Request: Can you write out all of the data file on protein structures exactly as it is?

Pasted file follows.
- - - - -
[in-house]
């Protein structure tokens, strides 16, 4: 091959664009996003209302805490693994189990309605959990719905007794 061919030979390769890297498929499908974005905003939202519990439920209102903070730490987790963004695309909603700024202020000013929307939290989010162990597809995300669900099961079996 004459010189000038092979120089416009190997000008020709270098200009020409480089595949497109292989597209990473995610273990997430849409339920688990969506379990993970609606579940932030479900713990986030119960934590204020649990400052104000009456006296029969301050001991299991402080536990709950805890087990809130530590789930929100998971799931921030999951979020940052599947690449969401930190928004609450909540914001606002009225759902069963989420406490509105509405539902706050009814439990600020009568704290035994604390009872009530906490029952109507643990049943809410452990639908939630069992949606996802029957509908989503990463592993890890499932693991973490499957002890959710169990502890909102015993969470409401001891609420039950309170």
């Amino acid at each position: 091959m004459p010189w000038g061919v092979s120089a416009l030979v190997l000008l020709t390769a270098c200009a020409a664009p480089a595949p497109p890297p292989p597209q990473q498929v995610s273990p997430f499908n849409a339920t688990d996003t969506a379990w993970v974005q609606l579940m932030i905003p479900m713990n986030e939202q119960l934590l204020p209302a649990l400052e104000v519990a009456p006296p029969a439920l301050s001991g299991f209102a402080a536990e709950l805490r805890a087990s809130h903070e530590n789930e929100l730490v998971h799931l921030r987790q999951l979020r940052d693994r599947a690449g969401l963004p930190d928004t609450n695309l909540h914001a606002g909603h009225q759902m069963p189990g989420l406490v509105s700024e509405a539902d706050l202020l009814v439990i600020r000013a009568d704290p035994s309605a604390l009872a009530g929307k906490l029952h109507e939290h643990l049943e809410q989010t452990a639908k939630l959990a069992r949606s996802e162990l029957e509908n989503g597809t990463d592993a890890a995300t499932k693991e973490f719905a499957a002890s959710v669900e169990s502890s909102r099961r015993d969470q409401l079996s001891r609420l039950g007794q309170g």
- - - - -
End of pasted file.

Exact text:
[in-house]
């Protein structure tokens, strides 16, 4: 091959664009996003209302805490693994189990309605959990719905007794 061919030979390769890297498929499908974005905003939202519990439920209102903070730490987790963004695309909603700024202020000013929307939290989010162990597809995300669900099961079996 004459010189000038092979120089416009190997000008020709270098200009020409480089595949497109292989597209990473995610273990997430849409339920688990969506379990993970609606579940932030479900713990986030119960934590204020649990400052104000009456006296029969301050001991299991402080536990709950805890087990809130530590789930929100998971799931921030999951979020940052599947690449969401930190928004609450909540914001606002009225759902069963989420406490509105509405539902706050009814439990600020009568704290035994604390009872009530906490029952109507643990049943809410452990639908939630069992949606996802029957509908989503990463592993890890499932693991973490499957002890959710169990502890909102015993969470409401001891609420039950309170």
């Amino acid at each position: 091959m004459p010189w000038g061919v092979s120089a416009l030979v190997l000008l020709t390769a270098c200009a020409a664009p480089a595949p497109p890297p292989p597209q990473q498929v995610s273990p997430f499908n849409a339920t688990d996003t969506a379990w993970v974005q609606l579940m932030i905003p479900m713990n986030e939202q119960l934590l204020p209302a649990l400052e104000v519990a009456p006296p029969a439920l301050s001991g299991f209102a402080a536990e709950l805490r805890a087990s809130h903070e530590n789930e929100l730490v998971h799931l921030r987790q999951l979020r940052d693994r599947a690449g969401l963004p930190d928004t609450n695309l909540h914001a606002g909603h009225q759902m069963p189990g989420l406490v509105s700024e509405a539902d706050l202020l009814v439990i600020r000013a009568d704290p035994s309605a604390l009872a009530g929307k906490l029952h109507e939290h643990l049943e809410q989010t452990a639908k939630l959990a069992r949606s996802e162990l029957e509908n989503g597809t990463d592993a890890a995300t499932k693991e973490f719905a499957a002890s959710v669900e169990s502890s909102r099961r015993d969470q409401l079996s001891r609420l039950g007794q309170g």